REVIEW
Jean-Marc Taymans, Eugénie Mutez, Matthieu Drouyer, William Sibran, Marie-Christine Chartier-Harlin
Leucine-rich repeat kinase 2 (LRRK2) is a complex signalling protein that is a key therapeutic target, particularly in Parkinson's disease (PD). In addition, there is now evidence showing that LRRK2 expression and phosphorylation levels have potential as markers of disease or target engagement. Indeed, reports show increases in LRRK2 protein levels in the prefrontal cortex of PD patients relative to controls, suggesting that increase in total LRRK2 protein expression is correlated with disease progression. LRRK2 phosphorylation levels are reduced in experimental systems for most disease mutants, and LRRK2 is also rapidly dephosphorylated upon LRRK2 inhibitor treatment, considered potential therapeutics...
February 8, 2017: Biochemical Society Transactions
https://www.readbyqxmd.com/read/28202673/molecular-architecture-of-polycomb-repressive-complexes
#10
REVIEW
Emily C Chittock, Sebastian Latwiel, Thomas C R Miller, Christoph W Müller
The polycomb group (PcG) proteins are a large and diverse family that epigenetically repress the transcription of key developmental genes. They form three broad groups of polycomb repressive complexes (PRCs) known as PRC1, PRC2 and Polycomb Repressive DeUBiquitinase, each of which modifies and/or remodels chromatin by distinct mechanisms that are tuned by having variable compositions of core and accessory subunits. Until recently, relatively little was known about how the various PcG proteins assemble to form the PRCs; however, studies by several groups have now allowed us to start piecing together the PcG puzzle...
February 8, 2017: Biochemical Society Transactions
https://www.readbyqxmd.com/read/28202672/structural-determinants-of-trim-protein-function
#11
REVIEW
Diego Esposito, Marios G Koliopoulos, Katrin Rittinger
Tripartite motif (TRIM) proteins constitute one of the largest subfamilies of Really Interesting New Gene (RING) E3 ubiquitin ligases and contribute to the regulation of numerous cellular activities, including innate immune responses. The conserved TRIM harbours a RING domain that imparts E3 ligase activity to TRIM family proteins, whilst a variable C-terminal region can mediate recognition of substrate proteins. The knowledge of the structure of these multidomain proteins and the functional interplay between their constituent domains is paramount to understanding their cellular roles...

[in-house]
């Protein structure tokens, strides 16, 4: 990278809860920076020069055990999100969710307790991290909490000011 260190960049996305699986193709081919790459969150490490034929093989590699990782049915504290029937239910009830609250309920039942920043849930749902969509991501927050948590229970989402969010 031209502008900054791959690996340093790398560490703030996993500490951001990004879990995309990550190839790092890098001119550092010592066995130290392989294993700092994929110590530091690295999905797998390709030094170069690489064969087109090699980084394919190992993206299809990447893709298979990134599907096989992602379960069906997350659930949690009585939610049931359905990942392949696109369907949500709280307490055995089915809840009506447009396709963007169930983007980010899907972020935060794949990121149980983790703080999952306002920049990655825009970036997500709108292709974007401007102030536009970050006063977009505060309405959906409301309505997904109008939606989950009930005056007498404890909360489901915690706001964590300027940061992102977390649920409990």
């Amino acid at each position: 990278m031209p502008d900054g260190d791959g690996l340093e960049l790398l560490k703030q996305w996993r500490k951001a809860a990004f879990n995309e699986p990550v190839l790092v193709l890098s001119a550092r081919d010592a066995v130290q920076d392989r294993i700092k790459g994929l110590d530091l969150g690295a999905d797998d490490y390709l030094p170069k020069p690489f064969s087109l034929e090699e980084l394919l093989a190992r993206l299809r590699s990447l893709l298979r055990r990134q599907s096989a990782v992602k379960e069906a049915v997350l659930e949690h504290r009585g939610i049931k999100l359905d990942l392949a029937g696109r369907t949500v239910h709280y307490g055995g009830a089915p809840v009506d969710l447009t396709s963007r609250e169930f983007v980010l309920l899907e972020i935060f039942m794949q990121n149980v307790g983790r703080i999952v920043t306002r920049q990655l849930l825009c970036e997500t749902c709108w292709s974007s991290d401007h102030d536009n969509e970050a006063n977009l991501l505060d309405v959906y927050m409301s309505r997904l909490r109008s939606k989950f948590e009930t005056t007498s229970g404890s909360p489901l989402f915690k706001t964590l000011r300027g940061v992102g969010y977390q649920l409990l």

February 8, 2017: Biochemical Society Transactions
https://www.readbyqxmd.com/read/28202671/extracellular-regulation-of-bmp-signaling-welcome-to-the-matrix
#12
REVIEW
Georg Sedlmeier, Jonathan P Sleeman
Given its importance in development and homeostasis, bone morphogenetic protein (BMP) signaling is tightly regulated at the extra- and intracellular level. The extracellular matrix (ECM) was initially thought to act as a passive mechanical barrier that sequesters BMPs. However, a new understanding about how the ECM plays an instructive role in regulating BMP signaling is emerging. In this mini-review, we discuss various ways in which the biochemical and physical properties of the ECM regulate BMP signaling.
February 8, 2017: Biochemical Society Transactions
https://www.readbyqxmd.com/read/28202670/mechanisms-of-lrrk2-dependent-neurodegeneration-role-of-enzymatic-activity-and-protein-aggregation
#13
REVIEW
Md Shariful Islam, Darren J Moore